One After 909 is simply a remixed version of the rooftop cut from the original album, and sounds all the bluesier for it, with George’s amazing guitar work given the chance to shine for once, contrasted by Billy Preston’s frantic keyboarding on the other side of the mix, it’s a brilliant support act for the next track.

Don’t Let Me Down, possibly the greatest b-side of all time, is finally given an airing on a proper album, and it’s an unreleased performance, fresh from the rooftop concert, and it’s the stand out track on Let It Be…Naked. Previously, it was the only song performed on the roof never to be officially released, and if you’re used to hissy mono bootlegs as reference, be prepared to throw away those expensive car-boot sale buys for good as this remastered mix is a stunning example of five people in perfect musical synch with one another. George’s lead guitar riffing over Paul’s fluctuating bass, in tandem with Ringo’s funky drum fills and John’s rhythm guitar (audible for once in contrast to the studio mix) suggests that this is the song that each member of the band has ultimate faith in. Billy Preston’s solo keyboarding is world-class, and he rightly warranted credit (and a place in history) when this was released as a single with Get Back. Don’t Let Me Down sends shivers down your spine, to the point where you’ll actually feel the chill of walking down Saville Row peering up to witness musical history. The only critical point to make is that John’s vocal nonsense has been removed from the second verse and replaced with a line from another take, which could stick out like a sore thumb for many die-hard fans.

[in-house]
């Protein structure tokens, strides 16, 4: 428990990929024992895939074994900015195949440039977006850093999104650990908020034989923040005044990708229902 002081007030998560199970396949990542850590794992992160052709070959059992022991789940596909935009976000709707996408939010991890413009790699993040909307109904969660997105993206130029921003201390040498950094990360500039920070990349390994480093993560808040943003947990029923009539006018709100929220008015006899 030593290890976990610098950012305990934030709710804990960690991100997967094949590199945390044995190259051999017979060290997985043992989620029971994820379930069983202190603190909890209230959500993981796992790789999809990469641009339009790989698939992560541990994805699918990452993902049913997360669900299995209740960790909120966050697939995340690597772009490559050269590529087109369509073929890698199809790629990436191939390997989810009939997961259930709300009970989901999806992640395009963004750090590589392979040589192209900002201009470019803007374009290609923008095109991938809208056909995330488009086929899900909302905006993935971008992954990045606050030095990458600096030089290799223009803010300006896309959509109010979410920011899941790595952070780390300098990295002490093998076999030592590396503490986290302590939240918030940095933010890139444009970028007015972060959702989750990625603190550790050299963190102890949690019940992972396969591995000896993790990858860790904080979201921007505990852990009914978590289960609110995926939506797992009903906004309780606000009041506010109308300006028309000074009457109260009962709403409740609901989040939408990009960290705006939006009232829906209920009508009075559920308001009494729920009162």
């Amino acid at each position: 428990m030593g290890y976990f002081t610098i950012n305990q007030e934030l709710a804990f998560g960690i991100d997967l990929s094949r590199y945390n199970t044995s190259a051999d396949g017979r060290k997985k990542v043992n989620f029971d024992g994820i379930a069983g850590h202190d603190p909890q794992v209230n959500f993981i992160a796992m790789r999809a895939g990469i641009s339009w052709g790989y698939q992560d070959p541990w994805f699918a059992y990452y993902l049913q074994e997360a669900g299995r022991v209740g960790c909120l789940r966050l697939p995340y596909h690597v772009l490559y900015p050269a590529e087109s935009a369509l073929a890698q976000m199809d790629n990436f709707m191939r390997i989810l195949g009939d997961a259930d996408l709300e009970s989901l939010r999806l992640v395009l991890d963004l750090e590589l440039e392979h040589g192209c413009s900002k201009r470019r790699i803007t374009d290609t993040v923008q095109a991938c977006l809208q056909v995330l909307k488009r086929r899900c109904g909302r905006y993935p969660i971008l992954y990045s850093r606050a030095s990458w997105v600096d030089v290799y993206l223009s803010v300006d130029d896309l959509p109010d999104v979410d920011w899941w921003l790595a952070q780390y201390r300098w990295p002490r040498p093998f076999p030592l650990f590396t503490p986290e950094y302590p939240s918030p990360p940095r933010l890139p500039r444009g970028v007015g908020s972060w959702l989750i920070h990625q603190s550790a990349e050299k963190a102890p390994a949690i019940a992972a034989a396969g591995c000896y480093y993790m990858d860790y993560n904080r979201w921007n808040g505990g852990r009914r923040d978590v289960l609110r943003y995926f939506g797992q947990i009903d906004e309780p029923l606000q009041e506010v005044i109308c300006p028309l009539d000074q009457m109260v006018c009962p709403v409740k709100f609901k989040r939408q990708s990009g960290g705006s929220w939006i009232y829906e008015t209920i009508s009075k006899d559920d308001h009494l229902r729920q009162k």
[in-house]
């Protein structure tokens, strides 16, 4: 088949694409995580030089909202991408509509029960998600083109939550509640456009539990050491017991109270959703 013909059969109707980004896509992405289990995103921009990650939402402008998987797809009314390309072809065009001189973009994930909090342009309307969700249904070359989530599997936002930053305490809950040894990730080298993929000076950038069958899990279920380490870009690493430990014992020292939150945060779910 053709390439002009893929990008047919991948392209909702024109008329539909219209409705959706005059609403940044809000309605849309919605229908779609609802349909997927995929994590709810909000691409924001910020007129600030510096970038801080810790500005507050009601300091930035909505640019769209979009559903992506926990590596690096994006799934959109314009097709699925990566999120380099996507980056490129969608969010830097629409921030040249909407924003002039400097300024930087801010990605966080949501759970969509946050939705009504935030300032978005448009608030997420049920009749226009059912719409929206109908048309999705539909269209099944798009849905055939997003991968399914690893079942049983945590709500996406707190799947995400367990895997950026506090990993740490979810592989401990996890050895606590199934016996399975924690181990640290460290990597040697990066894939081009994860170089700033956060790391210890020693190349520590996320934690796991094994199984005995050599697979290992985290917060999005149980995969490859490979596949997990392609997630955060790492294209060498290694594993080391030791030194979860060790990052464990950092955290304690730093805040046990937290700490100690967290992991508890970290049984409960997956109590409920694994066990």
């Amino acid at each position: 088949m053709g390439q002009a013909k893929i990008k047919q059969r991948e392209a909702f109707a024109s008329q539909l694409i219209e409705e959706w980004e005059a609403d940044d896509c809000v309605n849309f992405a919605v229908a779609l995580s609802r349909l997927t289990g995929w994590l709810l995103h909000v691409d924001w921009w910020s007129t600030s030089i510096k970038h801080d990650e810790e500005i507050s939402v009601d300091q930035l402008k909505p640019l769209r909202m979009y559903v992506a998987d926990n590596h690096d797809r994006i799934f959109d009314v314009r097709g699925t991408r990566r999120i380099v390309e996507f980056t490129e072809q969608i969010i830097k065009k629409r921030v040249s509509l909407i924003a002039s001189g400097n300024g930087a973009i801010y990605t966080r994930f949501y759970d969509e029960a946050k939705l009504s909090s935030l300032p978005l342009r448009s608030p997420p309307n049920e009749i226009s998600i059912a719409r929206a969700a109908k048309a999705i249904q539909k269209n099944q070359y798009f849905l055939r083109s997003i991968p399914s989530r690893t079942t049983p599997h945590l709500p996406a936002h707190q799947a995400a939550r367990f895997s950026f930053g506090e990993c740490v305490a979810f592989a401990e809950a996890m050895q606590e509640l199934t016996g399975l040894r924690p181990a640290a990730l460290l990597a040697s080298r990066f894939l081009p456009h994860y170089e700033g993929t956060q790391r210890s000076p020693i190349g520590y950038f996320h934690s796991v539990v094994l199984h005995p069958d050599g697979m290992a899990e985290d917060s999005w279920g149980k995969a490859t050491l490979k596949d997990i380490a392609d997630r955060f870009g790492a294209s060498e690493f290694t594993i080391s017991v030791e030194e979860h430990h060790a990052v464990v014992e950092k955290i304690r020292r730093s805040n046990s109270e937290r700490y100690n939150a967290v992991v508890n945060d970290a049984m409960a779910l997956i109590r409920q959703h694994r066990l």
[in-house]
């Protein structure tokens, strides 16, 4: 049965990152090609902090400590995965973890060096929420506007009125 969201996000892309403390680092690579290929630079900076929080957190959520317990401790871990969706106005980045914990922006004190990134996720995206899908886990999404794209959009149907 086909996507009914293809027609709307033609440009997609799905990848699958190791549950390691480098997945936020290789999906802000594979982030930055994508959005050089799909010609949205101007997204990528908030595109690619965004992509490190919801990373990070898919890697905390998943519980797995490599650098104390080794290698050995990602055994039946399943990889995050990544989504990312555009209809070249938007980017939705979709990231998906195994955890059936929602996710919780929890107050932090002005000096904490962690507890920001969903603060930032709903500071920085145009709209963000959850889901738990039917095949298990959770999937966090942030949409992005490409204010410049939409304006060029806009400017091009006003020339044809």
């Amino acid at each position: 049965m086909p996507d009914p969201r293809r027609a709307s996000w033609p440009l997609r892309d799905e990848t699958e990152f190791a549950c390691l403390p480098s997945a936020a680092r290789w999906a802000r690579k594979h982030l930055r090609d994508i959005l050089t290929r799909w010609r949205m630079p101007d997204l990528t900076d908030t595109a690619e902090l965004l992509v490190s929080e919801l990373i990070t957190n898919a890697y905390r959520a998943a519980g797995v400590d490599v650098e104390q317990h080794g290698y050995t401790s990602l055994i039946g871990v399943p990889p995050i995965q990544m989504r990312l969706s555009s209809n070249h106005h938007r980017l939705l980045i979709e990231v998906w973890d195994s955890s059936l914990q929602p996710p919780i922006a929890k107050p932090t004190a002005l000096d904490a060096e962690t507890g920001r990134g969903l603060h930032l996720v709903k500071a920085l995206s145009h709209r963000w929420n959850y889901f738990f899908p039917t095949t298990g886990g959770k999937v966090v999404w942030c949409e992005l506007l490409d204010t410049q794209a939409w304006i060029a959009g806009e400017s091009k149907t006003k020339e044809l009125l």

George’s I Me Mine has been stripped of the orchestra and other erroneous overdubs, but has still been extended past its initial minute-and-a-half runtime. It’s a decent song, but compared to Abbey Road George left his best songs for that project. Something and Here Comes The Sun are in a masterclass all in their own compared to For You Blue and I Me Mine.

Across The Universe sounds far too slow and badly-pitched on the original Let It Be album, and has refreshingly been restored to its original tempo, and stripped of its mystical ambiance on …Naked. It’s a very popular John song and widely covered, and there have now been four different official versions released by The Beatles.

Let It Be is one of the few tracks that pale in comparison to Phil Spector’s version. On Spector’s, the drums were so prominent that they almost overshadowed the rest of the instrumentation, bar George’s brilliant, albeit tacked-on guitar solo. That version was better than George Martin’s single edit, and easily surpasses this new version on …Naked, even if this naked album rightly leaves Let It Be as the last track off the album.

Let It Be…Naked is a dazzling second draft of an album that clearly had the potential to be one of the greatest ever. Some of the tracks have been tidied, some of have been left virtually the same, and some have been completely invigorated. It’s almost the perfect Beatles record, in that it splits people right down the middle in terms of championing it or slating it. Producers Paul Hicks, Guy Massey and Alan Rourke have done a thoroughly good job in bringing The Beatles' rock aesthetic to the immediate forefront of the mix, and tease us with the possibility that the band could still play live with the best of them, with Let It Be…Naked proving to be a dazzling thirty-five minute example. Whereas the bonus disc displays twenty minutes of band chatter further highlighting the increasing disharmony, the first disc suggested that on their day The Beatles were unbeatable. Maybe Paul should have let it lie, but if this is his way of exorcising his demons, then he certainly has earned it, as it’s finally a fitting epitaph for the greatest band of all time.



out of 10